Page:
After that the next steps were to research online how to make an SD card for the i.MX233. The embedded Linux SD images most often come in two parts – first there is a smaller boot image, or files, which take care of booting up the device and bringing up the Linux kernel. Then the second part is the “root fs” – the root filesystem that has all the applications and tools that make the operating system usable for a user. So for creating the SD card I found pretty good instructions on Olimex website, in the Olimex git repository. The instructions included links to download the kernel image (for the boot partition), and the root-fs archive. I’ll also refer to the instructions below (with added corrections where necessary):

Short description about how to make bootable SD card with Linux file system for OLinuXino boards

(NOTE - this example is given with "sdc1 and sdc2" device but it could enumerate differently on your host, so confirm what it enumerates as before running fdisk!)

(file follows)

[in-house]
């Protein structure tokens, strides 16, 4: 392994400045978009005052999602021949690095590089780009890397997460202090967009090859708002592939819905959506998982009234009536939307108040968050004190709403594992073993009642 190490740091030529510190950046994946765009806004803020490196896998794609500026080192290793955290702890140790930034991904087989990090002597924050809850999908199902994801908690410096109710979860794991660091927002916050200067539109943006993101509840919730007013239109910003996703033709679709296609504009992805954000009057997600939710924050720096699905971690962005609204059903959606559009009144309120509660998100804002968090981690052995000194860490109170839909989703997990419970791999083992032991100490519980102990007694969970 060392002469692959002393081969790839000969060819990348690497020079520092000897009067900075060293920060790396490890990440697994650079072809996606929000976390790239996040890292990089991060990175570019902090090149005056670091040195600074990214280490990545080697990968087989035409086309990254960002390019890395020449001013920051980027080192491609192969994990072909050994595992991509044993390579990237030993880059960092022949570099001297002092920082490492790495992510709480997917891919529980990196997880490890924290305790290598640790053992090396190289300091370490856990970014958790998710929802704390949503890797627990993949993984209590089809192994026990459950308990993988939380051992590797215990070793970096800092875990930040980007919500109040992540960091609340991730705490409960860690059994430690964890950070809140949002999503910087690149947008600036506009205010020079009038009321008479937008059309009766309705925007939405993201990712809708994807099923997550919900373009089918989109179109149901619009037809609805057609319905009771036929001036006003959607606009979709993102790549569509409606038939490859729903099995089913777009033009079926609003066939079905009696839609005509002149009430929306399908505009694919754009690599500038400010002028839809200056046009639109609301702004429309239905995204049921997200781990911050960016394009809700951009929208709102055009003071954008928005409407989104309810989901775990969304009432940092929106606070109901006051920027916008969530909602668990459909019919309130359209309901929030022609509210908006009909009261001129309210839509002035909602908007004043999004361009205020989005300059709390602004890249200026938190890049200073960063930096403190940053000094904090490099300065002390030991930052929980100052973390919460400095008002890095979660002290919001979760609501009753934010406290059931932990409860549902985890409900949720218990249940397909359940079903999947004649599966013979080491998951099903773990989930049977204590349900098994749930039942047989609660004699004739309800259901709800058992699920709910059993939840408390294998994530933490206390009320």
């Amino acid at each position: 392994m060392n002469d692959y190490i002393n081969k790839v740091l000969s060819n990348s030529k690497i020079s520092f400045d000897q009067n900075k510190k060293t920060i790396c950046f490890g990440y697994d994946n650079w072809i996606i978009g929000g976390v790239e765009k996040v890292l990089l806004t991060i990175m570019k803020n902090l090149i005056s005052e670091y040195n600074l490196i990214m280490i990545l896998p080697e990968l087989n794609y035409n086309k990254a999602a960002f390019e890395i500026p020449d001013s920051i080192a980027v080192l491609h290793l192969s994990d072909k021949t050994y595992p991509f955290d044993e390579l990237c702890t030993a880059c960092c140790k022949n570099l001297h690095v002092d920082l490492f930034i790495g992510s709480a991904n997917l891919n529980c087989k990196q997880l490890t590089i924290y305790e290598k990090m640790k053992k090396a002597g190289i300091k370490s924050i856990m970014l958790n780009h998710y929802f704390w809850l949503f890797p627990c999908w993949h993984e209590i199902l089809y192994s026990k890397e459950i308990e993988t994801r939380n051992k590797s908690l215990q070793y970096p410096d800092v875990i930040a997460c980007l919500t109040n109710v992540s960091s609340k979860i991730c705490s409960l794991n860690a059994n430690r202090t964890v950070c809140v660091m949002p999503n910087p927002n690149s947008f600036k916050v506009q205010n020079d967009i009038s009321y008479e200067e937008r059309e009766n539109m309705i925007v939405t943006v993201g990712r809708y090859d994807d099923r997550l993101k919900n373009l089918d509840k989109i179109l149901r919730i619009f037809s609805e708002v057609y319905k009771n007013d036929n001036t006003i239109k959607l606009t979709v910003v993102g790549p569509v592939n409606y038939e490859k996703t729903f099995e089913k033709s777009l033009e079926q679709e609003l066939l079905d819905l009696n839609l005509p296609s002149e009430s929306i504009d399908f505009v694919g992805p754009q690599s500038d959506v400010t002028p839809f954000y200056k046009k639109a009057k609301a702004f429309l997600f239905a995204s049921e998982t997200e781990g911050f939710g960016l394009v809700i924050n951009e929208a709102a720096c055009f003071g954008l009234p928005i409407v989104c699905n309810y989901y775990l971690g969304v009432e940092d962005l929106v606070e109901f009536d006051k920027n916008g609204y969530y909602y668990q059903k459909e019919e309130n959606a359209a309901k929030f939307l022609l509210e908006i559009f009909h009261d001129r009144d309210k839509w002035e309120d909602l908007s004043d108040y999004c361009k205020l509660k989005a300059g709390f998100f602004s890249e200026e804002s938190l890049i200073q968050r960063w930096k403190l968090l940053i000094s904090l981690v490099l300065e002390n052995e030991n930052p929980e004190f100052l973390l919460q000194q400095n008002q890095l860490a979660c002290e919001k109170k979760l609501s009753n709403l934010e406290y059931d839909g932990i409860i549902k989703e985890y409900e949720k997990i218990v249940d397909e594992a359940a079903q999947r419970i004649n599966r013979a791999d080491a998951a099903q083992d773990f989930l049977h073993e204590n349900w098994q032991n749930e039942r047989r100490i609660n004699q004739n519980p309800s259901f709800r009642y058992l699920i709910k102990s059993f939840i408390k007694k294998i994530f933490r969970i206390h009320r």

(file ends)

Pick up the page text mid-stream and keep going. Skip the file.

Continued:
1. Insert the card reader to the Linux host.
2. Un-mount the card reader, i.e. 'sudo umount /dev/sdc1'
3. run fdisk, 'sudo fdisk /dev/sdc'
4. Press 'p' to show the partitions on the card
5. Press 'd' to delete a partition. Repeat to remove all partitions
6. Press 'n' to create a new partition
7. Press 'p' to select the primary partition
8. Press '1' to create partition 1 on the card
9. Press Enter to start from first block
10. Type '+32MB' to create the 32MB partitions (with +16MB I always got at the end of the dd operation message saying that not enough memory left on the device, either this or a malfunctioning SD card caused me issues at first)
11. Press 't' to change the newly created partition type
12. Enter '53' for the new partition type
13. Press 'n' to create a second partition, select 'p'(primary), then '2'(number)